Wrong for people to think MCO is over, says health DG

Health director-general Dr Noor Hisham Abdullah says the government is using the World Health Organization’s six criteria for ending a lockdown to ease the MCO rules.

PUTRAJAYA: Health director-general Dr Noor Hisham Abdullah has rubbished the perception that the movement control order (MCO) is over just because the government is easing restrictions from tomorrow.

“We did not end the MCO; the perception that it is over is wrong. The MCO is still in effect and we are only giving some leeway.”

Noor Hisham said the government was using the World Health Organization’s six criteria for ending a lockdown to ease the MCO.

“If there are individuals or companies which cannot abide by the standard operating procedures (SOP), then fall back on the MCO.”

Without a vaccine for Covid-19 yet, Noor Hisham said the virus would likely remain in the community for a year or even two years.

As such, the two ways to contain its spread would be through an MCO or SOP.

He said what was important was the adherence to the SOP, noting that some countries with a high level of social discipline, such as Sweeden and Taiwan, had not introduced any form of lockdown to control the spread of Covid-19.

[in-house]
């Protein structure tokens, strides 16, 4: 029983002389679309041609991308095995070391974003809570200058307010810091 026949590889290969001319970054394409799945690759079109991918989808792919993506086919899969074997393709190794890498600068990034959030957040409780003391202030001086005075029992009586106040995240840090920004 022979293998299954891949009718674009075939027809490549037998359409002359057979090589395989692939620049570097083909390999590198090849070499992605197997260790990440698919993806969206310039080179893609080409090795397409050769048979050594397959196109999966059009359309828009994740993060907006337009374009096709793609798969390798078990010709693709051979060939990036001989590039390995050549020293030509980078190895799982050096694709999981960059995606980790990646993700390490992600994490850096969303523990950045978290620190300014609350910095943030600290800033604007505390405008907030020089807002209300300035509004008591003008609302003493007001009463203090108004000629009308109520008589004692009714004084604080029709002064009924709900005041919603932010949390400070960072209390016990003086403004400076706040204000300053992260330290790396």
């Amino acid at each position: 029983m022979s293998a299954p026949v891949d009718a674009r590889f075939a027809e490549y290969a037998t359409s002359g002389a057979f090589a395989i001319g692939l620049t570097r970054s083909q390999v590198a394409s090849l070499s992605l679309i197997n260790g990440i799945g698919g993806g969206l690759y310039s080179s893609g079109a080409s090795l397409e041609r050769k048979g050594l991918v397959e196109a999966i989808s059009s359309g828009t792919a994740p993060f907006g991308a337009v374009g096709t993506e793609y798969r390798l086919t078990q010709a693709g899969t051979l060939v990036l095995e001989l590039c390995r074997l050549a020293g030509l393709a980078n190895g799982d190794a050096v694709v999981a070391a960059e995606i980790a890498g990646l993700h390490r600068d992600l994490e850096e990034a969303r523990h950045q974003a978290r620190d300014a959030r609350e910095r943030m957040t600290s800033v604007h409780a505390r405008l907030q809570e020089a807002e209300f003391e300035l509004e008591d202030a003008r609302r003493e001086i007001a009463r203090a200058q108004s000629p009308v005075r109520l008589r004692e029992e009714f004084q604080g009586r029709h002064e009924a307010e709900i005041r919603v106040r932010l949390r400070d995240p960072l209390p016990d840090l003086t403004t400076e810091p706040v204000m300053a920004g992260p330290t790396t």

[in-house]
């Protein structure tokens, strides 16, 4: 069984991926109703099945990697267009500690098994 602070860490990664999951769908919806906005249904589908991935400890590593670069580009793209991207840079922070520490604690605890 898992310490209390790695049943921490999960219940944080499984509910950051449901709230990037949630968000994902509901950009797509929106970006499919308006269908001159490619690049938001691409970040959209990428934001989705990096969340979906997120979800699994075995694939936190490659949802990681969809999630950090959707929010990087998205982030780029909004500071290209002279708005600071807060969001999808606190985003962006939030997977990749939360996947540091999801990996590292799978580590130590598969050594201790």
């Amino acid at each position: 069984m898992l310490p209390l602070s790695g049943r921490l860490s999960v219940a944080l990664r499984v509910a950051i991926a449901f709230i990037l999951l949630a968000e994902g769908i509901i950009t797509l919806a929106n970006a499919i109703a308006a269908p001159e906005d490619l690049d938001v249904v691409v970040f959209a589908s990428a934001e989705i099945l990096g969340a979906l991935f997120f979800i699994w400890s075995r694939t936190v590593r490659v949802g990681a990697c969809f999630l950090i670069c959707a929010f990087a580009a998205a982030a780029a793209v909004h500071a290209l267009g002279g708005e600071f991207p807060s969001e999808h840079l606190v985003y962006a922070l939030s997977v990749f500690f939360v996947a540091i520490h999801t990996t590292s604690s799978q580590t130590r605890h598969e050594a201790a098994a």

DG: Report shops not observing SOP

On reports that some were not adhering to SOP and MCO regulations, Noor Hisham said reports can be lodged against premises which are not observing standard operating procedures (SOP) of the conditional movement control order (CMCO).

Action, he said, can be taken, including closing of these premises.

With malls set to reopen tomorrow, Noor Hisham said if there is any positive case, the ministry will close the mall for disinfection and carry out active case detection to ensure those who have had close contact are screened and quarantined.

On cases at wet markets, Noor Hisham said everyone should take general precautions, including wearing masks, if possible, and practise social distancing.

“The only ‘vaccine’ we have now is social distancing.”

Asked on Universiti Malaysia Sabah’s move to quarantine students for an extra two weeks, Noor Hisham said it could be because they had interactions with outsiders.

On Covid-19 clusters, Noor Hisham said 50 new cases were from the Pesantren cluster of returning students from Indonesia, 17 from the Sendayan cluster, 16 from the Chow Kit Market cluster, one from the Kuching church cluster and one from the Sarawak health workers cluster.


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